Healthcare and Education for Disabled Children

Amy Fedele • 31 August 2018

According to the World Health Organization and the World Bank, an estimated 15% of the world’s population has a disability and an estimated 106 million children have moderate and severe disabilities.

In West Africa, children with disabilities are not adequately accounted for in any government records; this leads to services being under-resourced and decisions being made based on incorrect information.

Many people with disabilities are denied their rights, called names and are neglected by their families and society.

Children with disability in Ghana face several hardships when it comes to healthcare and education.

HHCJ is doing so well in putting smiles on the faces of these children
“HHCJ is doing so well in putting smiles on the faces of these children." -Sr. Joyce Baabereyir, HHCJ, SLDI alumna, who works to provide assistance to children with disability in Ghana.


The Congregation of the Handmaids of the Holy Child Jesus (HHCJ) have cared for those with disabilities since 1982. Recently, HHCJ created the Ancilla Community Based Rehabilition (ACBR) center.

Sr. Scholastica Yiripare, HHCJ established the disability center in Ghana and has received a lot of help and interest from the surrounding community.

An alumna of the Sisters Leadership Development Initiative (SLDI) program, Sr. Joyce Baabereyir, HHCJ helps in the center and sees how they are helping others.

“HHCJ is doing so well in putting smiles on the faces of these children.”

ACBR bridges the gap through health services in different hospitals in the country and education at all levels including special schools, vocational and technical training institutions. Children go through medical assessment with some of them having their disabilities corrected through surgery.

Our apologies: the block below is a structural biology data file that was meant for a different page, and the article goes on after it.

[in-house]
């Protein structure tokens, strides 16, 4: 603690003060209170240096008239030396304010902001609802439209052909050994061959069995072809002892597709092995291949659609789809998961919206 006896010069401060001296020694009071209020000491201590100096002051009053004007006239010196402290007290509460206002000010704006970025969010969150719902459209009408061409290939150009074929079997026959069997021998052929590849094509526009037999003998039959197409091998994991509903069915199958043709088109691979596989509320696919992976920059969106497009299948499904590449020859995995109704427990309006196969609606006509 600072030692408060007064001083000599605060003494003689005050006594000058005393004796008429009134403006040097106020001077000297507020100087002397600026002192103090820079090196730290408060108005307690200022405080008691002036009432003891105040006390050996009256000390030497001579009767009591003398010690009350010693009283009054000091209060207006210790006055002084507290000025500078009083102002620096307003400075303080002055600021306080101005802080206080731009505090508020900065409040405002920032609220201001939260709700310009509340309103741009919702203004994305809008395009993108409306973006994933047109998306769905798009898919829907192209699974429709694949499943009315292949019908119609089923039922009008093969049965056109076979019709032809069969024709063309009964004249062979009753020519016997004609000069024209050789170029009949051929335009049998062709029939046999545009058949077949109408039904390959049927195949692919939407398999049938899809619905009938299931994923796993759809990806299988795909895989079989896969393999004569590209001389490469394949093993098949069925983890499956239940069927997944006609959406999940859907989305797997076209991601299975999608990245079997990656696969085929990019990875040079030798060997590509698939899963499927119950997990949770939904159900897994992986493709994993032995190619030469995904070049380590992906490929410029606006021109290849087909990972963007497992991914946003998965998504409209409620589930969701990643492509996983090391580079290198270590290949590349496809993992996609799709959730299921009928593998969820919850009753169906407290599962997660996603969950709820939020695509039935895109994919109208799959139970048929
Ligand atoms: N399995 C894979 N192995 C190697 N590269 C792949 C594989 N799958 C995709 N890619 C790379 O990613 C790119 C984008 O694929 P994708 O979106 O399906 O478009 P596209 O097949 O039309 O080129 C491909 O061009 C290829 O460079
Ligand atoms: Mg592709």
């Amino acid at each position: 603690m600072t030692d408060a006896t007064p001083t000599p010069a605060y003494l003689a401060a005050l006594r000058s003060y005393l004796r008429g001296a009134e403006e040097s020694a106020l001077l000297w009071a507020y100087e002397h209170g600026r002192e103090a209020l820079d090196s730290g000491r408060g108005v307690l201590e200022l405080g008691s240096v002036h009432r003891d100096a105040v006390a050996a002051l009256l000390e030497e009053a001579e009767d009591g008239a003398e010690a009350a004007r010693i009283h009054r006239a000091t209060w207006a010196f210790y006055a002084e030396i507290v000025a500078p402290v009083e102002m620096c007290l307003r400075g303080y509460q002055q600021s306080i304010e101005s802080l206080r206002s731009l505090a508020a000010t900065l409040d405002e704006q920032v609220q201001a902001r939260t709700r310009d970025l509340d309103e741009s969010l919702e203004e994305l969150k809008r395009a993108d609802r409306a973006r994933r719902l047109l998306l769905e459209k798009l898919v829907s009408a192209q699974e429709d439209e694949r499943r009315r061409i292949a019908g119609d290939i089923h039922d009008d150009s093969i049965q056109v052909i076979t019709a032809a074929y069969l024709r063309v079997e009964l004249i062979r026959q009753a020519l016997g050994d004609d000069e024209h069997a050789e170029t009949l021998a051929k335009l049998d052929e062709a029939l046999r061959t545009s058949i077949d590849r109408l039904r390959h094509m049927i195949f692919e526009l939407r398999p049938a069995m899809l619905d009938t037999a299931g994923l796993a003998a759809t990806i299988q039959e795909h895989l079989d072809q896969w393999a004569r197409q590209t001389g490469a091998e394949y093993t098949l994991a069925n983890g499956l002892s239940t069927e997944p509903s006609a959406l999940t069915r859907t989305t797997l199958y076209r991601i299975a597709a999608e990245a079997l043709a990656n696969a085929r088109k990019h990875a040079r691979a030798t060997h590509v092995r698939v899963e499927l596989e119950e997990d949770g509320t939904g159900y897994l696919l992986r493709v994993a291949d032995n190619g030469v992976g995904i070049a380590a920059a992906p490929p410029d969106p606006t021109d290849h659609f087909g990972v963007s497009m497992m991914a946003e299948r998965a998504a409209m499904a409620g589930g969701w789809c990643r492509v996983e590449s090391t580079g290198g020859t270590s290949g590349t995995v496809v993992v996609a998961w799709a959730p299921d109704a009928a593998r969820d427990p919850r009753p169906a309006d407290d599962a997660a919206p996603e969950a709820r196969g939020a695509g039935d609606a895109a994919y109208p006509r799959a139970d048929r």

Sr. Scholastica Yiripare, HHCJ
Sr. Scholastica Yiripare, HHCJ established the ACBR center for children with disability in Ghana and has received a lot of support from the community. Because of this, a workshop was organized for opinion leaders, parents, sisters and beneficiaries, so the community could get involved in caring for these children.


Sr. Scholastica organized a workshop for opinion leaders, parents, sisters and beneficiaries of the program to let them have full participation in caring for these children with disabilities in their communities.

Sr. Joyce writes,

“The participants at the workshop were so touched by what the sisters are doing and promised to put heads together to develop a plan that will facilitate the inclusive development of persons with disabilities.”

Sr. Joyce’s congregation has also created a school, Handmaids Preparatory School (HPS), to offer all-inclusive basic education to care for some of the children with disabilities. They also offer boarding facilities for girls to boost the dignity and holistic development of the children.

Support the inclusive development of disabled children

Sr. Joyce and her congregation are helping provide proper healthcare and education to disabled children. You can help sisters like Sr. Joyce make a difference in their community by donating to ASEC today.

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